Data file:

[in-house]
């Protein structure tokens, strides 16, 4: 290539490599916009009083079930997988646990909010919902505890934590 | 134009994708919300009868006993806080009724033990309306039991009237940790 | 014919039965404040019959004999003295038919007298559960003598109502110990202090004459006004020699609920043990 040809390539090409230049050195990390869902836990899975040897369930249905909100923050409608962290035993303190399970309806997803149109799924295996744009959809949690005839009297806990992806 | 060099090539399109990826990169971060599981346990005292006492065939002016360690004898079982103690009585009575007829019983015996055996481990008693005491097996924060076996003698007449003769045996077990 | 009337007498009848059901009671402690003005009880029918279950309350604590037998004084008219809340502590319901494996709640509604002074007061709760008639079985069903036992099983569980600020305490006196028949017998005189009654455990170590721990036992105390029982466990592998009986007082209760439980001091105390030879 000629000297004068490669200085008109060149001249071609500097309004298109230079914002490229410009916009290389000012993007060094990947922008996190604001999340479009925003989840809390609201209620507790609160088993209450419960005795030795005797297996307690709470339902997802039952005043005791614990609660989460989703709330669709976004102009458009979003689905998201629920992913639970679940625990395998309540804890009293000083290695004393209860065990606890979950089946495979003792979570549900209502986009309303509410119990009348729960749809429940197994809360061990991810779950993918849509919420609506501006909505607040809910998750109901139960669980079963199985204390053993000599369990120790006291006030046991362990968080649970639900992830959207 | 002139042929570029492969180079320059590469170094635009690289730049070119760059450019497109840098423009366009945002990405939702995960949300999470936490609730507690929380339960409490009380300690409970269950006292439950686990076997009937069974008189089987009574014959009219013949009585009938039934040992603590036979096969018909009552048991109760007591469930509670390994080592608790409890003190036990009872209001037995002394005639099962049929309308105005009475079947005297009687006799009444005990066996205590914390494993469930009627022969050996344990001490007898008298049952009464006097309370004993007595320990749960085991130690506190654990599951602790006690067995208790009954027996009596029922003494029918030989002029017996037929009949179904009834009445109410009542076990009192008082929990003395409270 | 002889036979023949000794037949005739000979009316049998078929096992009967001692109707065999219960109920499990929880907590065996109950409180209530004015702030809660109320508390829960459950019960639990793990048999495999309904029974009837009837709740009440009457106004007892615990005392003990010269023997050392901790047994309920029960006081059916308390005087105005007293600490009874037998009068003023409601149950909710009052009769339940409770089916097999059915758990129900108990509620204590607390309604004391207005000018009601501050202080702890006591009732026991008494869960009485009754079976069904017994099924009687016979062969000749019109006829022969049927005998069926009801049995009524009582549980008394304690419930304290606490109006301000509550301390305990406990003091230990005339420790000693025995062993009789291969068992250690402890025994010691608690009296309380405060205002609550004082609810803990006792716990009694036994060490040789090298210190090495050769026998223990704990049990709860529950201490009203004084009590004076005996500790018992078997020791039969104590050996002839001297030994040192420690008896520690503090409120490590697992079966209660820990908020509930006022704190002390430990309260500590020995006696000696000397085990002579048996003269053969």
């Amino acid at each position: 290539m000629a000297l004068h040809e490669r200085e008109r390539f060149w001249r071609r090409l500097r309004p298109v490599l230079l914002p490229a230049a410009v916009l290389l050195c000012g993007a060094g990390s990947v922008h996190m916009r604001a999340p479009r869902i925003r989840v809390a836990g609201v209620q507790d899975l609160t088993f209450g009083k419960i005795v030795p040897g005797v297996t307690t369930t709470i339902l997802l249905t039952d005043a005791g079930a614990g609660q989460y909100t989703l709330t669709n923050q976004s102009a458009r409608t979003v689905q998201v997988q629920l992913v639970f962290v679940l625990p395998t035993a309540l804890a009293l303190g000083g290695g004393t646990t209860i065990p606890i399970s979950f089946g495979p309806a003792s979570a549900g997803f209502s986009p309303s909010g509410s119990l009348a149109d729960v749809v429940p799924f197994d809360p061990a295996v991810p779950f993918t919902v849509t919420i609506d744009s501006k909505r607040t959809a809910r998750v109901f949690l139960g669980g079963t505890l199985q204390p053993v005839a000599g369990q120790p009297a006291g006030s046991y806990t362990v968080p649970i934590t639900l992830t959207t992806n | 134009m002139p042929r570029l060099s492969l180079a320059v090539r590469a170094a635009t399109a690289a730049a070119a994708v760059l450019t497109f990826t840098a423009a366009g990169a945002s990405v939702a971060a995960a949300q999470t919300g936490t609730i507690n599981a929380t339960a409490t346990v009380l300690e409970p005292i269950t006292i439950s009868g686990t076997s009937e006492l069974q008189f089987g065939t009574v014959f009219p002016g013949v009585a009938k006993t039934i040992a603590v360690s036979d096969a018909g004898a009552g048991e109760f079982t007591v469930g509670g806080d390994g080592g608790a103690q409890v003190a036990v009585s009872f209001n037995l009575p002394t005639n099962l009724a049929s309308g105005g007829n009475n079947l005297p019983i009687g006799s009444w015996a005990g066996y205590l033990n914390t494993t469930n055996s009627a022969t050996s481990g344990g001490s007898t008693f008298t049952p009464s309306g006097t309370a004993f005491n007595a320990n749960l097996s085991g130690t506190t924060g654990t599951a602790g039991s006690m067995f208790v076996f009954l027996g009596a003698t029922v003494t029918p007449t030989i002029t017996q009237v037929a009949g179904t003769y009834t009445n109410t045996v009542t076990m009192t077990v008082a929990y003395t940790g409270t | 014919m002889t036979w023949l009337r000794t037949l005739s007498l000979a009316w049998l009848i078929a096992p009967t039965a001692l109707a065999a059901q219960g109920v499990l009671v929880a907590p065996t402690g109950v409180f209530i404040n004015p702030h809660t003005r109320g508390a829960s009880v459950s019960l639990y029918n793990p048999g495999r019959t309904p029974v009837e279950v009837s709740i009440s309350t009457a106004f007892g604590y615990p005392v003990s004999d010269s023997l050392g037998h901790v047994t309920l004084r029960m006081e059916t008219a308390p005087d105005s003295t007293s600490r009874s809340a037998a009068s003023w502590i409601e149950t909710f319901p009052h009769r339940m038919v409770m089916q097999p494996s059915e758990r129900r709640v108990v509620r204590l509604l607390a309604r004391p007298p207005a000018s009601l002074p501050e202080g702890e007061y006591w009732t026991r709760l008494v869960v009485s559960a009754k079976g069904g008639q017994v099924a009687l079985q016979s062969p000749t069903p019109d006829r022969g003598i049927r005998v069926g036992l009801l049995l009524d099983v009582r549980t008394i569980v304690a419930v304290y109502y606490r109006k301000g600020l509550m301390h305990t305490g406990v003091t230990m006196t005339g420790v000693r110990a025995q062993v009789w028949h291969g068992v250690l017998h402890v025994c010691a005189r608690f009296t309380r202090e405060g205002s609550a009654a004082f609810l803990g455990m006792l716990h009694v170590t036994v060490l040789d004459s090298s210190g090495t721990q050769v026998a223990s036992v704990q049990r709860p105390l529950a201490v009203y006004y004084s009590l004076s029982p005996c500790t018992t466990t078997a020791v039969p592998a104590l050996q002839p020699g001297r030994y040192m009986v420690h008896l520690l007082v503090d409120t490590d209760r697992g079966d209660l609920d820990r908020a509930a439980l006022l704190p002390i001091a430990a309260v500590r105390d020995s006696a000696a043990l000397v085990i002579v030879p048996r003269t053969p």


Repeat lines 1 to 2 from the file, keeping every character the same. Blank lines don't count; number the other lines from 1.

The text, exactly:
[in-house]
């Protein structure tokens, strides 16, 4: 290539490599916009009083079930997988646990909010919902505890934590 | 134009994708919300009868006993806080009724033990309306039991009237940790 | 014919039965404040019959004999003295038919007298559960003598109502110990202090004459006004020699609920043990 040809390539090409230049050195990390869902836990899975040897369930249905909100923050409608962290035993303190399970309806997803149109799924295996744009959809949690005839009297806990992806 | 060099090539399109990826990169971060599981346990005292006492065939002016360690004898079982103690009585009575007829019983015996055996481990008693005491097996924060076996003698007449003769045996077990 | 009337007498009848059901009671402690003005009880029918279950309350604590037998004084008219809340502590319901494996709640509604002074007061709760008639079985069903036992099983569980600020305490006196028949017998005189009654455990170590721990036992105390029982466990592998009986007082209760439980001091105390030879 000629000297004068490669200085008109060149001249071609500097309004298109230079914002490229410009916009290389000012993007060094990947922008996190604001999340479009925003989840809390609201209620507790609160088993209450419960005795030795005797297996307690709470339902997802039952005043005791614990609660989460989703709330669709976004102009458009979003689905998201629920992913639970679940625990395998309540804890009293000083290695004393209860065990606890979950089946495979003792979570549900209502986009309303509410119990009348729960749809429940197994809360061990991810779950993918849509919420609506501006909505607040809910998750109901139960669980079963199985204390053993000599369990120790006291006030046991362990968080649970639900992830959207 | 002139042929570029492969180079320059590469170094635009690289730049070119760059450019497109840098423009366009945002990405939702995960949300999470936490609730507690929380339960409490009380300690409970269950006292439950686990076997009937069974008189089987009574014959009219013949009585009938039934040992603590036979096969018909009552048991109760007591469930509670390994080592608790409890003190036990009872209001037995002394005639099962049929309308105005009475079947005297009687006799009444005990066996205590914390494993469930009627022969050996344990001490007898008298049952009464006097309370004993007595320990749960085991130690506190654990599951602790006690067995208790009954027996009596029922003494029918030989002029017996037929009949179904009834009445109410009542076990009192008082929990003395409270 | 002889036979023949000794037949005739000979009316049998078929096992009967001692109707065999219960109920499990929880907590065996109950409180209530004015702030809660109320508390829960459950019960639990793990048999495999309904029974009837009837709740009440009457106004007892615990005392003990010269023997050392901790047994309920029960006081059916308390005087105005007293600490009874037998009068003023409601149950909710009052009769339940409770089916097999059915758990129900108990509620204590607390309604004391207005000018009601501050202080702890006591009732026991008494869960009485009754079976069904017994099924009687016979062969000749019109006829022969049927005998069926009801049995009524009582549980008394304690419930304290606490109006301000509550301390305990406990003091230990005339420790000693025995062993009789291969068992250690402890025994010691608690009296309380405060205002609550004082609810803990006792716990009694036994060490040789090298210190090495050769026998223990704990049990709860529950201490009203004084009590004076005996500790018992078997020791039969104590050996002839001297030994040192420690008896520690503090409120490590697992079966209660820990908020509930006022704190002390430990309260500590020995006696000696000397085990002579048996003269053969």